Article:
Gratuitous, Misguided Bathos

Anybody else have this reaction? Last week a page one (local/state section) story in a Bay Area daily (ok, it was the St. Petersburg Times) ran a story that carried the headline “Teen Shot in Store Robbery.” Would that such a story were rare – and truly page-one news — but that’s another matter.

What truly caught my attention, as it was supposed to, was the accompanying, four-column photo above the fold of another teen crying. This 18-year-old was tearing up because his 17-year-old cousin had been shot. Above the photo was a quote: “He was my cousin, but he was like a brother to me.”

There are all kinds of reasons why newspapers run a photo. Often it’s because, well, they have one. Hopefully, it’s also because it helps to tell the story of what happened. Presumably it provides pertinent context.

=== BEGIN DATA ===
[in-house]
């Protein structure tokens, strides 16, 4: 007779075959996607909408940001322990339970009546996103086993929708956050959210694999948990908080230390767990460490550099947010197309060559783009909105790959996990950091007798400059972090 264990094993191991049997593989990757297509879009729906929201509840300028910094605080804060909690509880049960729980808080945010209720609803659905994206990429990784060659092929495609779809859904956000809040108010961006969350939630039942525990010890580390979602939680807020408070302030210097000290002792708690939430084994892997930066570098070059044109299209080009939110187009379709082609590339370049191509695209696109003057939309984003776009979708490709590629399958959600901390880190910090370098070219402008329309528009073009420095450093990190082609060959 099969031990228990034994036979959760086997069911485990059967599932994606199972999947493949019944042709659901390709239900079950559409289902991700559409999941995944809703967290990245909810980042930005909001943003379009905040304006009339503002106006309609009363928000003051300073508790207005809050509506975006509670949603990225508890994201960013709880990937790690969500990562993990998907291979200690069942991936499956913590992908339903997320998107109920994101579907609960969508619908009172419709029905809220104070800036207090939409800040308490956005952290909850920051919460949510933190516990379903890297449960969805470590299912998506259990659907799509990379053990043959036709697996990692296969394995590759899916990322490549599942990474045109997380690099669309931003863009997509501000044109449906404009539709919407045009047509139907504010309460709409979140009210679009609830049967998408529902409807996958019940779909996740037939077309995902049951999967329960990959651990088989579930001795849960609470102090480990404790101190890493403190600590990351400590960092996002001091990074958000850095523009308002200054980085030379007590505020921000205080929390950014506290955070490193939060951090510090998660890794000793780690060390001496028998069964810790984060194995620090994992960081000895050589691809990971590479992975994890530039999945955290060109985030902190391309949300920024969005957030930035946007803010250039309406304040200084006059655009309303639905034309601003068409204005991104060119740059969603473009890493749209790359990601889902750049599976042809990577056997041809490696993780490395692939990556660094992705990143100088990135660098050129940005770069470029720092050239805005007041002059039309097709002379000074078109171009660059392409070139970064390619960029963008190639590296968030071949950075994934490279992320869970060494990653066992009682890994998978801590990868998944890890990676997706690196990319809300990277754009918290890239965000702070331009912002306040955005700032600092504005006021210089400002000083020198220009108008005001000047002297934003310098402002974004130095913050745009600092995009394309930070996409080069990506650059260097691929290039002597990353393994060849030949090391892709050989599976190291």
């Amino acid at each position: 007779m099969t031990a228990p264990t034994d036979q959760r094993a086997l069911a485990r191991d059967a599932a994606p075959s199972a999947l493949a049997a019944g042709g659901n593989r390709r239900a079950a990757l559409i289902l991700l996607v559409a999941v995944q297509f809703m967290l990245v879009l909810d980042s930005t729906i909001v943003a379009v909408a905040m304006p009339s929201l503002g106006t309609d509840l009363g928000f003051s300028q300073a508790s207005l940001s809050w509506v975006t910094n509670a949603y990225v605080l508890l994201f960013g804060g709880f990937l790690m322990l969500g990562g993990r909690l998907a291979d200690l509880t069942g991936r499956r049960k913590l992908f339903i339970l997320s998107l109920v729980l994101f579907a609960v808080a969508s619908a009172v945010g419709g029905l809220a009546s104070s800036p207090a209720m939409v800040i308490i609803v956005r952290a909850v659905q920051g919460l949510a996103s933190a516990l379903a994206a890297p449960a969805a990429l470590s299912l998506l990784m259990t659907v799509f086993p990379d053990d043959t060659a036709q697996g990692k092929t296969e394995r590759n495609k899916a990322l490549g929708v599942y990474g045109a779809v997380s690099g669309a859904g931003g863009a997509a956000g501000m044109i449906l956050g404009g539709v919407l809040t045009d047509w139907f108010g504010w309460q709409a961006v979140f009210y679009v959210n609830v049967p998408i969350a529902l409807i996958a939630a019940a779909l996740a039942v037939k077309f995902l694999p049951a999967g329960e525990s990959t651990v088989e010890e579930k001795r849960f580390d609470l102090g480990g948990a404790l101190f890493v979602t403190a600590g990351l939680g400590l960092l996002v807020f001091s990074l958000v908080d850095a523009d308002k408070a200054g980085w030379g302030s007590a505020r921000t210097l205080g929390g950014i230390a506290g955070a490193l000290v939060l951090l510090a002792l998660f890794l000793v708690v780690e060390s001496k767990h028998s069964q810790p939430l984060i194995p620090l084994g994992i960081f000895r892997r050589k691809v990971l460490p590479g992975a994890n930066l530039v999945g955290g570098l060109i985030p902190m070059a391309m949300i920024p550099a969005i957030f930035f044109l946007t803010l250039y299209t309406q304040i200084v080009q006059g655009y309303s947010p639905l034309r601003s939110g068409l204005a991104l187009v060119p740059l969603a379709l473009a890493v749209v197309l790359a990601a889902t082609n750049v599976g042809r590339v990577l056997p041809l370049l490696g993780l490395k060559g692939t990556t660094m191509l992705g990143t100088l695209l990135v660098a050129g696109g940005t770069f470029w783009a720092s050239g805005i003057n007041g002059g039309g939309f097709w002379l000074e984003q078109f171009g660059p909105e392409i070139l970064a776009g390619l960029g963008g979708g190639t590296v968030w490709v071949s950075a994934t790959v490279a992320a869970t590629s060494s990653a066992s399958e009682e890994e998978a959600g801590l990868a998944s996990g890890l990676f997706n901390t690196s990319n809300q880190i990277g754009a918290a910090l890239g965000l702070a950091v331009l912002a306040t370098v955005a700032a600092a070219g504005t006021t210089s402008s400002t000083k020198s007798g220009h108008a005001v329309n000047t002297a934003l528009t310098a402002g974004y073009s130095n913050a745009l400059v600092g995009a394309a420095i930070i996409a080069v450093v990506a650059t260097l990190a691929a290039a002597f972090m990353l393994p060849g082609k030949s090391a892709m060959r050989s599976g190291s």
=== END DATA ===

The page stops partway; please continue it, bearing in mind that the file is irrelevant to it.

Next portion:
Let’s be kind and call this one gratuitous, misguided bathos.

Here we have a story about a 17-year-old who walks into the neighborhood convenience store, east Tampa’s Yasmin Food Market, wearing a mask and brandishing a gun. He confronts an employee and a state lottery technician. He’s robbing whoever’s there. A struggle ensues and the 17-year-old is shot with his own weapon.

The victims had been confronted by a masked, gun-toting thug and were forced to respond to the barrel of a gun. It was, however short lived, a mini nightmare. Their lives will never be the same.

To reiterate, the photo is of a weeping youth disconsolate over his hospitalized cousin. Two men were forced to confront the possibility of their own imminent deaths and families left fatherless, and the pictorial empathy is of a weeping cousin of the would-be murderer? Did the Times think no one would notice – or care?

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